And when one of us claims to “know” something about a player or a game or anything without sharing why, it’s a signal for others to ask questions. Empathy and mindfulness go a long way to help clear obstructions when our view of an answer’s merits and facts are clouded by opinions or a belly full of butterflies.

If it sounds at all tortuous and cumbersome, you’re right. We won’t argue with you there. Yet in some weird way, it’s how we keep things simple. Calling on this routine from time to time helps us do the hardest work first so it isn’t as difficult the second time, the time after that, and so on. It helps us get on the dance floor faster so we can perfect our moves throughout the night. It gives us a chance to pinpoint exactly where and with whom to dance next, and allows us to do so confidently. And it keeps us humble because one wrong move could find us flat on our bums.

In short, MoSCoW (Must, Should, Could, Won’t) helps us prepare for and find novel solutions to problems created by time, space, movement, and Principal Skinner’s electrified dance floor.

Twist and sprout!

Keeping a business running when its key players are working together over a span of 3,000+ miles and up to ten time zones between them is loaded with unique challenges. In turn, they have the potential (there’s that word again) to place a crippling strain on getting things done.

We each work within our own domains under minimal or no supervision with responsibilities that shift throughout the day, so even “little things” like passing a design to be marked up and hooked up can make for some tricky hand-offs. And where one of us works alone behind a desk all day, others enjoy the luxury of meeting in a central studio, even if working on a troublesome problem is, itself, not quite a luxurious responsibility.

How do we know, then, that we’re making the best games we can?

Traditional symptoms of being productive (or unproductive, in some cases) include measurable traits such as hours worked, cost per unit produced, revenue generated, net profit, and so on. They make it easy to take a quick glance at the crowd and see how things are going. Typically, a packed floor is a happy floor. But one DJ’s Electric Slide is another DJ’s Teach Me How to Dougie.

In other words, traditional tools aren’t for everyone. And in some respects, they fail to represent what we’re capable of doing.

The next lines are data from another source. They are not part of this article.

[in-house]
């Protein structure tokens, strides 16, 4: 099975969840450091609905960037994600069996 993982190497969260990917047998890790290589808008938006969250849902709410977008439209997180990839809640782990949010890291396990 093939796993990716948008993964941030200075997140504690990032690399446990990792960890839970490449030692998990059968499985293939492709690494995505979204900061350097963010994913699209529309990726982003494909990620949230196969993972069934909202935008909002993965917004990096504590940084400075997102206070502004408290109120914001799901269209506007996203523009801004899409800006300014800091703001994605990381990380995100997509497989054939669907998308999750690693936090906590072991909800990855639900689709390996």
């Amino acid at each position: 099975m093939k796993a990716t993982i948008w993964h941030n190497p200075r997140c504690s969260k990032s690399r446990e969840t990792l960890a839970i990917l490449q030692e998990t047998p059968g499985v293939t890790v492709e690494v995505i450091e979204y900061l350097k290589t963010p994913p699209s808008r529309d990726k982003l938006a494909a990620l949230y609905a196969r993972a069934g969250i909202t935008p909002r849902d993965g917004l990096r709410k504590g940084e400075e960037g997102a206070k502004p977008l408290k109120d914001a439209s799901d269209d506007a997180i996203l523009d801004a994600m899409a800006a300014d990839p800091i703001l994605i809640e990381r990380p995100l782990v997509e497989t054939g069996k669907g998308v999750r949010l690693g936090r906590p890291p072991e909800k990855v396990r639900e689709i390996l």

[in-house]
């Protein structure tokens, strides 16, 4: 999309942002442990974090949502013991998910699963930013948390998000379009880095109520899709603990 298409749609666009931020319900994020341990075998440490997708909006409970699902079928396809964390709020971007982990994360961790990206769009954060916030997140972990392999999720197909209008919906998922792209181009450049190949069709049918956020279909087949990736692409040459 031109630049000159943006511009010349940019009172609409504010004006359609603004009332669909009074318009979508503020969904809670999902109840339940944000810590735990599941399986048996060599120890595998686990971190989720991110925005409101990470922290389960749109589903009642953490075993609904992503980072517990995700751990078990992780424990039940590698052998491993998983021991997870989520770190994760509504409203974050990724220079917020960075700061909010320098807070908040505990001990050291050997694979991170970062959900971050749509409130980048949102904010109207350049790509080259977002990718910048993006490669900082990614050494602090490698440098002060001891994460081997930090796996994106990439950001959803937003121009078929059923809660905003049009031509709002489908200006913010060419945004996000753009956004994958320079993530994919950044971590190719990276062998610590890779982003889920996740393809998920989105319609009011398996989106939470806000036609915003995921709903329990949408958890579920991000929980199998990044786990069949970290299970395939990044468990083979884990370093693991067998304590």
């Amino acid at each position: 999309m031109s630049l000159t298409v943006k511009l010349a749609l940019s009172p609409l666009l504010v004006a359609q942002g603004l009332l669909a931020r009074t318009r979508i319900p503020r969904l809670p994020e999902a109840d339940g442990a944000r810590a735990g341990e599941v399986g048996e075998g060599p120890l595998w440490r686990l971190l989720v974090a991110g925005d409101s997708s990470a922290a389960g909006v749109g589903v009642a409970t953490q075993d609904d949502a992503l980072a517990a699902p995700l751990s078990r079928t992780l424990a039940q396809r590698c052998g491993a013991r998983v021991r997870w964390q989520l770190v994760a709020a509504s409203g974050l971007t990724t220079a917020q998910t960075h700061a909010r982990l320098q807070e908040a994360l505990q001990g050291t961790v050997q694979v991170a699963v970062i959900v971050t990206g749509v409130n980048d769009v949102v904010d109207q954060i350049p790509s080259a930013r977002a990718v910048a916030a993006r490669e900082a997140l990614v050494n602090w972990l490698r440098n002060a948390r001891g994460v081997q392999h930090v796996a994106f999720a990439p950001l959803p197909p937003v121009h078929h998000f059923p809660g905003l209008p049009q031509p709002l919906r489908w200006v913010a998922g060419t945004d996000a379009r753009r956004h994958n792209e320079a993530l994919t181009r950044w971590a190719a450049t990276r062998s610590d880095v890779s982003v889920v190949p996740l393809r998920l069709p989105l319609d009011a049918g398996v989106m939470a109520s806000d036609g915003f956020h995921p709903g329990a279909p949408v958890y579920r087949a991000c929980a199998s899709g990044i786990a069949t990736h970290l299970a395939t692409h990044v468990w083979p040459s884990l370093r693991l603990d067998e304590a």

Collectively, over enough time, they might help us spot deficiencies and opportunities hiding in plain sight. If, for example, we notice after a long project that we spent more time and attention maintaining a game than expected, it’s good to know where along the way we lost the beat so we can adapt and improve. It’s Agile Development 101 (make, test, breakdance, improve, repeat).

At worst, retrofitting an operating framework into our world because it is the most familiar framework might severely impair how we make games. Living by the books to standardize a process in hopes of striking the optimal performance-to-reward balance (“We do X, expect Y in return, and get Y in return) threatens to stifle some of our basic needs. And when decisions are made based on symptoms rather than on the traits to which we as a company are naturally disposed, we end up limiting our ability to fully express our values (“We enjoy doing Z, and will work to optimize the return in relation to our effort until we satisfy a condition”).

We aren’t considering doing an about-face from the system that got us this far. And we aren’t suggesting the old views are less meaningful or important. Instead, we work to augment and edit it with a careful touch and mindful awareness of our nature. We aren’t biologists, but we’ve learned from smart ones that an organism’s growth potential is limited directly by its ecosystem; as fish in a pond, for example. Where our survival and ability to thrive reaches escape velocity, though, is when we identify new methods for investing in outcomes.

In light of ongoing research that suggests we long for purpose (a story we tell ourselves or buy into that frames our lives), relatedness (finding and maintaining close social connections), and expertise within our domain, adopting or creating a model based on more humane conditions might better suit the way our business runs.

It is becoming more apparent, in our practice, that the relation of people, desires, feelings, beliefs, goals, platforms, programs (or anything, perhaps) impacts the success or failure of a game – and game design company – more than the quality of each and every piece within it. And if our moms’ weekly Dancing with the Stars recaps are to be trusted confidently, the old saying “It takes two to tango” endears us to this line of thinking.

It’s a subtle yet elegant step in the move from object-oriented programming and design to outcome-oriented programming and design. On a tangible level, it’s a balancing of short-term gain with our possible, probable, and preferable futures. And for a company who tries earnestly to apply to itself the lessons we learn while making games, the move is one we must become more comfortable and confident making as we moonwalk our way across the floor.